A Standard Early Warning System for PreK through Third Grade.
Since chronic absenteeism begins in the early years of schooling, an elementary-grades early warning system could help schools mobilize family, school, district, and community supports and interventions in the earliest years. The American Institutes for Research1 has created an early warning rubric specifically for North Carolina that utilizes the North Carolina Risk Report and Diploma Assessment Report available in PowerSchool. This tool enables schools and districts to identify and support students at risk of dropping out of high school. Work on an early-grades warning system could be built from this tool.
Expanding Access to School Health and Mental Health Professionals
Research has shown that the presence of school-based health providers reduces hospitalization rates, decreases the number of absences for children with asthma1, and can increase attendance.2 School counselors improve a child’s academic, social-emotional, and career skills and abilities. Schools that employ counselors have better school climates and report lower rates of aggressive child behavior and classroom disturbances.3 This approach is endorsed by the national Campaign for Grade Level Reading.4
Developing Family, School, Community Partnerships
Key program elements in building partnerships to reduce absences include home visits and regular parent contact, attendance incentives, messaging the importance of regular attendance to parents,1 and referring chronically absent students to school counselors.2 These low- to no-cost interventions can improve school-parent relationships and encourage more regular attendance. They may also improve parent-child relationships.3
Implementing Research-Based Messaging with Parents
In Class Today is an example of a program of communication with parents of at-risk students shown to be effective in reducing chronic absenteeism. The intervention reduced student absences comparably across all grade levels, including absences among participating students’ siblings.1 Similar materials and tools are available from national initiatives including Attendance Works, the Campaign for Grade Level Reading and Every Student, Every Day.
Establishing a School Climate Improvement Process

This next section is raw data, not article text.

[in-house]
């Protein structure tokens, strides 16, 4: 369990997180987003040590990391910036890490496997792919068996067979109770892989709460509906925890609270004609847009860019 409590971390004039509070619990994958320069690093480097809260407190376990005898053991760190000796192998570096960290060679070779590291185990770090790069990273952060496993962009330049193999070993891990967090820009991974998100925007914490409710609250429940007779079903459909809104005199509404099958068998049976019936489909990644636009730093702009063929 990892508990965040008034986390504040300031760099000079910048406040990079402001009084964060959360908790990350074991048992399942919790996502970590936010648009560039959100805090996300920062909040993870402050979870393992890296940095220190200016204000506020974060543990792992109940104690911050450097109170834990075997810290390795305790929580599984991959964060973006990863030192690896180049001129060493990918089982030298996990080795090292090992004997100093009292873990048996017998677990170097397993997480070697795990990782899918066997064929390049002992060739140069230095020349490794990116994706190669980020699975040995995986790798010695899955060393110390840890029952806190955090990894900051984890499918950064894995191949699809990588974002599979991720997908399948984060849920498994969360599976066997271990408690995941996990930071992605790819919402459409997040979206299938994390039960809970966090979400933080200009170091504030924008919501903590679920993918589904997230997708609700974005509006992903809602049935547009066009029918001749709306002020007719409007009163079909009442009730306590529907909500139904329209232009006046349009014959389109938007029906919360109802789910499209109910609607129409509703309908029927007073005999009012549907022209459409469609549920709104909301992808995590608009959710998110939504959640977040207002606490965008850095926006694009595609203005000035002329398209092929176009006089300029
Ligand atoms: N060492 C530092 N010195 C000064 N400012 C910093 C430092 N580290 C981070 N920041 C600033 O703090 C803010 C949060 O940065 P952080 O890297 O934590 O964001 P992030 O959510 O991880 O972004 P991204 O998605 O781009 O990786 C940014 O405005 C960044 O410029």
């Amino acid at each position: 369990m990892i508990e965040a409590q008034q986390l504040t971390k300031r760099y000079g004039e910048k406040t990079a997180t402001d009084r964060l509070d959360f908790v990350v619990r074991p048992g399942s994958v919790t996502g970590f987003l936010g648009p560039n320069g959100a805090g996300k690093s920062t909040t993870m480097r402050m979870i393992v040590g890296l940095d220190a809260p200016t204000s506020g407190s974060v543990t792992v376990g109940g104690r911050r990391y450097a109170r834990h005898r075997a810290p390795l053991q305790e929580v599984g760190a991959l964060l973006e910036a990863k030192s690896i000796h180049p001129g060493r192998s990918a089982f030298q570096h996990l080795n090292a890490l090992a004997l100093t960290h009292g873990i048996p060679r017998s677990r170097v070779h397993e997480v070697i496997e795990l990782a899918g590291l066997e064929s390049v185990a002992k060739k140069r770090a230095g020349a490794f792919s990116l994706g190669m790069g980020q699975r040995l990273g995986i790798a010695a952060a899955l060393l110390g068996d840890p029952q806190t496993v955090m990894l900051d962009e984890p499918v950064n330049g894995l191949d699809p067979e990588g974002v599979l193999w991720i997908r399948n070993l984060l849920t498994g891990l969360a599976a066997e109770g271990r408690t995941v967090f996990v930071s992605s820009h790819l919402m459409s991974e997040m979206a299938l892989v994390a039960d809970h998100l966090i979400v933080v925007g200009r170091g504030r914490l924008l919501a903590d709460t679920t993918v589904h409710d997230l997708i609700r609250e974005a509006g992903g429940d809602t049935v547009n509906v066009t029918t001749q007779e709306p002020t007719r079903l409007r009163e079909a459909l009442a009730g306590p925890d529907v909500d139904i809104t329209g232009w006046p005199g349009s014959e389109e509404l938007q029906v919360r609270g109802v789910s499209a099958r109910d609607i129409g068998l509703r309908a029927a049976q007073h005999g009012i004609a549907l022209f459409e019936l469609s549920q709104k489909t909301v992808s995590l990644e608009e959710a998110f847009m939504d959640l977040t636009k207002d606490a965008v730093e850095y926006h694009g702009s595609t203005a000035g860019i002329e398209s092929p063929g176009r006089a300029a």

Guided by the National Center on School Climate’s approach (excerpted below), a framework could include:
- A shared vision and a plan for promoting, enhancing, and sustaining a positive school climate
- Policies that specifically promote a sustainable climate of social, emotional, ethical, civic and intellectual skills, knowledge, dispositions and engagement, supported by a comprehensive system to address barriers to learning and teaching and reengage disconnected students
- Prioritized practices that support holistic development of students, enhance engagement in teaching and learning, address barriers and develop a sustainable infrastructure
- A welcoming school environment where all members feel safe and are supported
- Social and civic justice demonstrated through practices, activities and norms1
Providing Wraparound Supports to Meet Family and Community Need
Individual schools have seen improvements in regular school attendance by using a “community school” model to reduce the impacts of living with low-income for the families in their schools. Schools have built themselves into community hubs, providing essential services or supports, like food pantries, laundry services, tax return prep, or adult ESL classes, to bring parents into the school building more often and improve the parent-school relationship. As a result, many of these schools have seen upticks in school attendance.1 These efforts require schools or districts to be intentional about understanding community service gaps and parent and child needs.
While wraparound community supports are not an evidence-based strategy to improve attendance, these small but meaningful adjustments and investments individual schools have made help to better serve parents and make the school a useful resource for them.2
Response to Intervention (RTI)
Positive Behavioral Interventions and Supports (PBIS)
PBIS is a framework for organizing evidence-based behavioral interventions to improve academic and behavior outcomes for all students by taking a positive approach to discipline and behavior. Like Response to Intervention, PBIS uses universal screening, continuous progress monitoring, data-based decision-making, implementation fidelity, and evidence-based interventions.1
Promoting Alternative Thinking Strategies (PATHS)
The Responsive Classroom Approach (RC)
The Responsive Classroom is an approach to teaching that “integrates the social, emotional, and academic needs of children.”1 It is designed with best practices to teaching and learning and promotes a joyful and challenging classroom. This approach provides professional development and has been shown to improve the social-emotional learning climate in classrooms, student attachment to and engagement with school, and increases in math and reading achievement scores.2
Support Teacher and Administrator Development
Address teacher implicit bias through pre-service training and ongoing professional development. Train teachers in cultural competencies and provide ongoing professional development for teachers and administrators on consistent, clear, and culturally appropriate discipline practices.1 Train school administrators and teachers to monitor and track attendance data with continuous quality improvement testing cycles (i.e. Plan, Do, Study, Act). Building school-level capacity to understand and use data to identify and target resources is critical.2